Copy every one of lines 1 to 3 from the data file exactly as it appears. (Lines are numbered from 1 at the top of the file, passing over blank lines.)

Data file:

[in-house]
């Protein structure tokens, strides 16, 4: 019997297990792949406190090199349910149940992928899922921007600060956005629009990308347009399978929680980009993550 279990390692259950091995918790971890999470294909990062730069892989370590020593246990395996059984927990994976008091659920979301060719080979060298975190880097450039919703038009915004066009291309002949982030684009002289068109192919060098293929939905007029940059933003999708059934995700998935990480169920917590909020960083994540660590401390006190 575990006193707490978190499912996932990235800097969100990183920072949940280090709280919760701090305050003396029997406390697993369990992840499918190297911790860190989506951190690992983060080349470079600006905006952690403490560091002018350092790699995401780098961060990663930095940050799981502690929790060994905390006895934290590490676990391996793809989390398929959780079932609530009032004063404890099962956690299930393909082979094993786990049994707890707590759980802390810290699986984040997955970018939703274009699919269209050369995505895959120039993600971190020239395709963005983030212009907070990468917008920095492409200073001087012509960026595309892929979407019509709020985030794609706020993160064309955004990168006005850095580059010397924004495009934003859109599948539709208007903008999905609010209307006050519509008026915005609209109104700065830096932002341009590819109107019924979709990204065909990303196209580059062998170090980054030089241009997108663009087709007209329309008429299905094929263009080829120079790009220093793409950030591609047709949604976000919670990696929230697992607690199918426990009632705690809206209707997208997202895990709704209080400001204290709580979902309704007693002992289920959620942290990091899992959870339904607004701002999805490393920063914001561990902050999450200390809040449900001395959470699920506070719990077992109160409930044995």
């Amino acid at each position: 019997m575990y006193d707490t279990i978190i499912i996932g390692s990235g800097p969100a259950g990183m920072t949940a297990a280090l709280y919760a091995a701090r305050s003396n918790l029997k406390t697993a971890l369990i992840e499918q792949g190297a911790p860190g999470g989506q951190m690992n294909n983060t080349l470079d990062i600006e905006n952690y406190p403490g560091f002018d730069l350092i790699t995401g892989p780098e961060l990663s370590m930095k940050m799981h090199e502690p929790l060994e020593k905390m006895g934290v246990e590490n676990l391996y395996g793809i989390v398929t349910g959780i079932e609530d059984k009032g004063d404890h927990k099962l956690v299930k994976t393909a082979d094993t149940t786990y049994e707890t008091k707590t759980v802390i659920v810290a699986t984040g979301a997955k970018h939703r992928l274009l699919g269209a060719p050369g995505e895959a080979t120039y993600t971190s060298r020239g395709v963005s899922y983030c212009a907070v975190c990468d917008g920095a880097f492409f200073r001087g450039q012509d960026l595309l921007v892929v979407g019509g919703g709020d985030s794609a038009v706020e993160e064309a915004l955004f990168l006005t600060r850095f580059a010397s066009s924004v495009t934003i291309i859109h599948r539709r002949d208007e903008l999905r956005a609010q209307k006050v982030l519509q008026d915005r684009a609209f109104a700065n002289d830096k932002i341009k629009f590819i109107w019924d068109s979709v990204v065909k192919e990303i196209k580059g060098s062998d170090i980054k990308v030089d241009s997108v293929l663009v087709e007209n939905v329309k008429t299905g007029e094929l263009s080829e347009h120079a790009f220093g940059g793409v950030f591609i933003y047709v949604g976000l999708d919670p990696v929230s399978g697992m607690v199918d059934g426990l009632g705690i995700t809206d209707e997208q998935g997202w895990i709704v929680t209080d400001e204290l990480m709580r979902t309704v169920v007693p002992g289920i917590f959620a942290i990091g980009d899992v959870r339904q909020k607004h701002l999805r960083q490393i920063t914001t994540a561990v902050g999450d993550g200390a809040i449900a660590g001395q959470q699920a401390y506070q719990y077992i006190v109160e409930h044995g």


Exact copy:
[in-house]
């Protein structure tokens, strides 16, 4: 019997297990792949406190090199349910149940992928899922921007600060956005629009990308347009399978929680980009993550 279990390692259950091995918790971890999470294909990062730069892989370590020593246990395996059984927990994976008091659920979301060719080979060298975190880097450039919703038009915004066009291309002949982030684009002289068109192919060098293929939905007029940059933003999708059934995700998935990480169920917590909020960083994540660590401390006190 575990006193707490978190499912996932990235800097969100990183920072949940280090709280919760701090305050003396029997406390697993369990992840499918190297911790860190989506951190690992983060080349470079600006905006952690403490560091002018350092790699995401780098961060990663930095940050799981502690929790060994905390006895934290590490676990391996793809989390398929959780079932609530009032004063404890099962956690299930393909082979094993786990049994707890707590759980802390810290699986984040997955970018939703274009699919269209050369995505895959120039993600971190020239395709963005983030212009907070990468917008920095492409200073001087012509960026595309892929979407019509709020985030794609706020993160064309955004990168006005850095580059010397924004495009934003859109599948539709208007903008999905609010209307006050519509008026915005609209109104700065830096932002341009590819109107019924979709990204065909990303196209580059062998170090980054030089241009997108663009087709007209329309008429299905094929263009080829120079790009220093793409950030591609047709949604976000919670990696929230697992607690199918426990009632705690809206209707997208997202895990709704209080400001204290709580979902309704007693002992289920959620942290990091899992959870339904607004701002999805490393920063914001561990902050999450200390809040449900001395959470699920506070719990077992109160409930044995």
């Amino acid at each position: 019997m575990y006193d707490t279990i978190i499912i996932g390692s990235g800097p969100a259950g990183m920072t949940a297990a280090l709280y919760a091995a701090r305050s003396n918790l029997k406390t697993a971890l369990i992840e499918q792949g190297a911790p860190g999470g989506q951190m690992n294909n983060t080349l470079d990062i600006e905006n952690y406190p403490g560091f002018d730069l350092i790699t995401g892989p780098e961060l990663s370590m930095k940050m799981h090199e502690p929790l060994e020593k905390m006895g934290v246990e590490n676990l391996y395996g793809i989390v398929t349910g959780i079932e609530d059984k009032g004063d404890h927990k099962l956690v299930k994976t393909a082979d094993t149940t786990y049994e707890t008091k707590t759980v802390i659920v810290a699986t984040g979301a997955k970018h939703r992928l274009l699919g269209a060719p050369g995505e895959a080979t120039y993600t971190s060298r020239g395709v963005s899922y983030c212009a907070v975190c990468d917008g920095a880097f492409f200073r001087g450039q012509d960026l595309l921007v892929v979407g019509g919703g709020d985030s794609a038009v706020e993160e064309a915004l955004f990168l006005t600060r850095f580059a010397s066009s924004v495009t934003i291309i859109h599948r539709r002949d208007e903008l999905r956005a609010q209307k006050v982030l519509q008026d915005r684009a609209f109104a700065n002289d830096k932002i341009k629009f590819i109107w019924d068109s979709v990204v065909k192919e990303i196209k580059g060098s062998d170090i980054k990308v030089d241009s997108v293929l663009v087709e007209n939905v329309k008429t299905g007029e094929l263009s080829e347009h120079a790009f220093g940059g793409v950030f591609i933003y047709v949604g976000l999708d919670p990696v929230s399978g697992m607690v199918d059934g426990l009632g705690i995700t809206d209707e997208q998935g997202w895990i709704v929680t209080d400001e204290l990480m709580r979902t309704v169920v007693p002992g289920i917590f959620a942290i990091g980009d899992v959870r339904q909020k607004h701002l999805r960083q490393i920063t914001t994540a561990v902050g999450d993550g200390a809040i449900a660590g001395q959470q699920a401390y506070q719990y077992i006190v109160e409930h044995g």